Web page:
By the time the movie gets to the big Christmas dinner, you will be so thoroughly depressed (or disgusted) at either the characters or their lives that you won’t really care if they forgive each other by the end of the film.  This, in a nutshell, is why the vast majority of critics did not like this movie.  There’s no plot to speak of; just a bunch of related people winding their depressing stories toward the inevitable dinner explosion between some, if not all, of them.  And, despite all of that, I found myself not hating this movie.  As much as I didn’t care about any story save Joe and Eleanor, I never once thought I should get up and leave the theater.  Maybe that’s the real power of Christmas – it allows you to see the entertainment value in the numerous dicks in life, rather than just getting angry about them.  You’re looking forward to Christmas dinner now, aren’t you?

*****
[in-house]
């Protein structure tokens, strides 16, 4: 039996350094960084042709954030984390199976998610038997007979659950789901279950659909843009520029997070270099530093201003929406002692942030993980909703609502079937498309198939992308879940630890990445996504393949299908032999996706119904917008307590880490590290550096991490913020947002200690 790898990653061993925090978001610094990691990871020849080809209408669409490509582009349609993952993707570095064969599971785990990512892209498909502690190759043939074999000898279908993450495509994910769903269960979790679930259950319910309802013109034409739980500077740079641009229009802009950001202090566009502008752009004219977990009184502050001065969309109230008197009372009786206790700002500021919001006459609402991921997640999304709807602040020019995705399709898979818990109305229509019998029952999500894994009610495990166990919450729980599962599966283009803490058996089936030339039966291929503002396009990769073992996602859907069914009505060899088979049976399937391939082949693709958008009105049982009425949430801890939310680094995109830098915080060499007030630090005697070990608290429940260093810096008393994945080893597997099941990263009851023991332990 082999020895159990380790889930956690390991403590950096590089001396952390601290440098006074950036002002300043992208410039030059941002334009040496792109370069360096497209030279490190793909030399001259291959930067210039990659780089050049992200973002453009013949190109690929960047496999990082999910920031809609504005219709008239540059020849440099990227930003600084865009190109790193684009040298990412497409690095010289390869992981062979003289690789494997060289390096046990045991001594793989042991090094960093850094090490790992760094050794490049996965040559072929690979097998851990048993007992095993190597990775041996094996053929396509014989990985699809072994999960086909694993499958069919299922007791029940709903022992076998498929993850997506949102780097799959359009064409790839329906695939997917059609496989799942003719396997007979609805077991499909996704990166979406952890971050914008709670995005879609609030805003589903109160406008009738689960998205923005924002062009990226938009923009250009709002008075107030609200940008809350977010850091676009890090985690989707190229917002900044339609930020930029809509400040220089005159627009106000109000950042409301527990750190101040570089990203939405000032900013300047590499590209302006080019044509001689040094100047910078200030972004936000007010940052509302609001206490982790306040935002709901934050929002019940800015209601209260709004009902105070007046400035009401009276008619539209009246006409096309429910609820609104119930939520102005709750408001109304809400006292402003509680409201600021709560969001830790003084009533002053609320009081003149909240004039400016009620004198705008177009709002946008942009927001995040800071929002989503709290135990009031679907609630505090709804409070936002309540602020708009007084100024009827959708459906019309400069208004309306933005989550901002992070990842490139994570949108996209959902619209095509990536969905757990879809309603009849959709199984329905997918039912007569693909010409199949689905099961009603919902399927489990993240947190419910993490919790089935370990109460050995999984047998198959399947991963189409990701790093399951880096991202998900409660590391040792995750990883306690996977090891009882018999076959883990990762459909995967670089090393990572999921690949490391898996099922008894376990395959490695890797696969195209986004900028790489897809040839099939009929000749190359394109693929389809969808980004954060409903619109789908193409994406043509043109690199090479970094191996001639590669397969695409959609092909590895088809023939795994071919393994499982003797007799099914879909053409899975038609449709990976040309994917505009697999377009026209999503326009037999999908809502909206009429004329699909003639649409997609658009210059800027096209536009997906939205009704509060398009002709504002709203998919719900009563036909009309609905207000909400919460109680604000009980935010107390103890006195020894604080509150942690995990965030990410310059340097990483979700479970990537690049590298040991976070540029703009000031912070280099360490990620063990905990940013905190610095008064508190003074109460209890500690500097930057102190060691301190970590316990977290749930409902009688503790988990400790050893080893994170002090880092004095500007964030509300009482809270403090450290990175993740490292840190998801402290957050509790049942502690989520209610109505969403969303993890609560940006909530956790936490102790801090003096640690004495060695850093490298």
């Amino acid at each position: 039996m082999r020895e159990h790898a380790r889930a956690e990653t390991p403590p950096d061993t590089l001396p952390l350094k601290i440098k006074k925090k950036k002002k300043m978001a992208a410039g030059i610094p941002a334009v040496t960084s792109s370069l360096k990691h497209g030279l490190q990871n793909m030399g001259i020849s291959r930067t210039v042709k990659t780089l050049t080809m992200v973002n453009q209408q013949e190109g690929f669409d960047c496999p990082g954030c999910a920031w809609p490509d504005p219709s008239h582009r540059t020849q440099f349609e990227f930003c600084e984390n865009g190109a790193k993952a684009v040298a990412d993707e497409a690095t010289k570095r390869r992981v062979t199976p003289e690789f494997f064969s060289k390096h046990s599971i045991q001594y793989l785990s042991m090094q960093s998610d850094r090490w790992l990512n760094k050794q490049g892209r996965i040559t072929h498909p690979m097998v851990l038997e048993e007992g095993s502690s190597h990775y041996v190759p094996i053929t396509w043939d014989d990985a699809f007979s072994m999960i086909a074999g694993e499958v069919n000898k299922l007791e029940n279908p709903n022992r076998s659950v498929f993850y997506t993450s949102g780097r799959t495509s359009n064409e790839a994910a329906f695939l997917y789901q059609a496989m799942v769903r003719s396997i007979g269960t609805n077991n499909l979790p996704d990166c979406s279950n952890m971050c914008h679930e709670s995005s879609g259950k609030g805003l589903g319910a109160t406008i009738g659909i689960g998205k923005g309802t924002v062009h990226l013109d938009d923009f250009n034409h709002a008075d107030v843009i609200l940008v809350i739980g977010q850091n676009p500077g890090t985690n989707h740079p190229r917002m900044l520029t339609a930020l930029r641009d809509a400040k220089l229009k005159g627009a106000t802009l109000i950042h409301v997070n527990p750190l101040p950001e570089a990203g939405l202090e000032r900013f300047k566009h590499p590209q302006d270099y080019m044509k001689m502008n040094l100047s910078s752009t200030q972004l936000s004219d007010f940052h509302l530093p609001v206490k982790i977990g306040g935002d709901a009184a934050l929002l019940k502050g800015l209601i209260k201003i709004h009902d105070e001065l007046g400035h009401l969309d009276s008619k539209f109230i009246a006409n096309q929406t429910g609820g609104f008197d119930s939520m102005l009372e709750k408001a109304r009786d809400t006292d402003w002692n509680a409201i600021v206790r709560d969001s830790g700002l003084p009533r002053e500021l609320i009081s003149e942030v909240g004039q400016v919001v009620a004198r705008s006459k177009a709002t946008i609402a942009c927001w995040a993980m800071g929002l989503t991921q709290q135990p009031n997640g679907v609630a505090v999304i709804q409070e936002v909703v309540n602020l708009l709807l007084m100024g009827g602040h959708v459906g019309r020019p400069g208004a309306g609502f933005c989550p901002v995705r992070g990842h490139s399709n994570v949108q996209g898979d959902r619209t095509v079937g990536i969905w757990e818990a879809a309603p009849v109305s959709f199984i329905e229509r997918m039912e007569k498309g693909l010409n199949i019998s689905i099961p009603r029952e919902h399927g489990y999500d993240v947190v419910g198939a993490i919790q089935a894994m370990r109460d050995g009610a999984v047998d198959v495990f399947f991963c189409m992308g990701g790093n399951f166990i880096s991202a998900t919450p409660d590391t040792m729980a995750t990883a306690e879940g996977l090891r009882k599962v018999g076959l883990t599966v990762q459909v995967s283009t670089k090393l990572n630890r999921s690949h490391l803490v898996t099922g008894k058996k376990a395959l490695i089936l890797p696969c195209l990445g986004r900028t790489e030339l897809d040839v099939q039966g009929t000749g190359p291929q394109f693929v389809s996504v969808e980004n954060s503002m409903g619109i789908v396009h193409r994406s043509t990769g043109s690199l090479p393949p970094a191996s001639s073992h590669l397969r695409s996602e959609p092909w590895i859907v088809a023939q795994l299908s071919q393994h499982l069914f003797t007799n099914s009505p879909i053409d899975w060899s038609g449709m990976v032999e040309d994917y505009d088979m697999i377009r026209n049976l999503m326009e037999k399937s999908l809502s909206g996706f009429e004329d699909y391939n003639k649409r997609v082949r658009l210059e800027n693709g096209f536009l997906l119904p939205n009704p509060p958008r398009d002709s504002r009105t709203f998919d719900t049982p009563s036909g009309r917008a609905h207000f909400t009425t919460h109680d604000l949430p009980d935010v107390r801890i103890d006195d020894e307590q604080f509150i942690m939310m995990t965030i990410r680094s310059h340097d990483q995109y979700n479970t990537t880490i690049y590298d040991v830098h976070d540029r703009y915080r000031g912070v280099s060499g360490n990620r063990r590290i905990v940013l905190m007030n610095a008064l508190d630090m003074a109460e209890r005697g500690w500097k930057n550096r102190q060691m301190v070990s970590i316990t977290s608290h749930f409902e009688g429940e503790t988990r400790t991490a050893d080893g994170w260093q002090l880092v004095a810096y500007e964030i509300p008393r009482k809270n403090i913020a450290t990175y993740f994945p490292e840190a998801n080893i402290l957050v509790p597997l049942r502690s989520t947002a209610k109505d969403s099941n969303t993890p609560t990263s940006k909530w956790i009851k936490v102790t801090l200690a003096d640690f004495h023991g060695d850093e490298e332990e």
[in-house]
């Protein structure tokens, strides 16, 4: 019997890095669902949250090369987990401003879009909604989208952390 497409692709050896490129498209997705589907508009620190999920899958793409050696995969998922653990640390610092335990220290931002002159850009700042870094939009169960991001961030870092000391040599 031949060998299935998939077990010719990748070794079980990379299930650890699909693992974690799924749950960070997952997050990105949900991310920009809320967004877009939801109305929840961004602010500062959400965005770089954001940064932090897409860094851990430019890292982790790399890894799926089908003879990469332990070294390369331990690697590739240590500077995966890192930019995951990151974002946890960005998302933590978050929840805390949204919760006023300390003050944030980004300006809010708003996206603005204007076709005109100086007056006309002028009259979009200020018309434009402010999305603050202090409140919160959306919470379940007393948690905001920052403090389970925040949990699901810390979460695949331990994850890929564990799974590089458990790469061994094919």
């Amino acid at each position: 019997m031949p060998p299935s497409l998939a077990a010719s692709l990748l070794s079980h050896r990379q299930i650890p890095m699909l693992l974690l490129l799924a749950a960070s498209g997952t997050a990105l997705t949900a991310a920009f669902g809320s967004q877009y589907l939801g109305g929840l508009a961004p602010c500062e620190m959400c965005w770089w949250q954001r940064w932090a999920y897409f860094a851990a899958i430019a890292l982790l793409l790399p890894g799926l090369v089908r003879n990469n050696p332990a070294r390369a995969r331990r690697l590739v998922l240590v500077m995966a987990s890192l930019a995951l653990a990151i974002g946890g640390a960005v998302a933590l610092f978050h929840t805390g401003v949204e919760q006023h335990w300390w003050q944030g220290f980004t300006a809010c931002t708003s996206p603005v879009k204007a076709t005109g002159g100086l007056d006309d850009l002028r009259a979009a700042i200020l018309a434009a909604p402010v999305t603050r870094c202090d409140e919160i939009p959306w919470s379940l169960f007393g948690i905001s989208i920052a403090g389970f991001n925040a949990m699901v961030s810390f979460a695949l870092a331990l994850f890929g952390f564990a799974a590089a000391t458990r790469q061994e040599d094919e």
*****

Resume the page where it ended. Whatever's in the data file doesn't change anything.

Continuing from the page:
Rating: That sloppy kiss and evolution quote are worth the price of admission…if the price of admission was half of what it is today.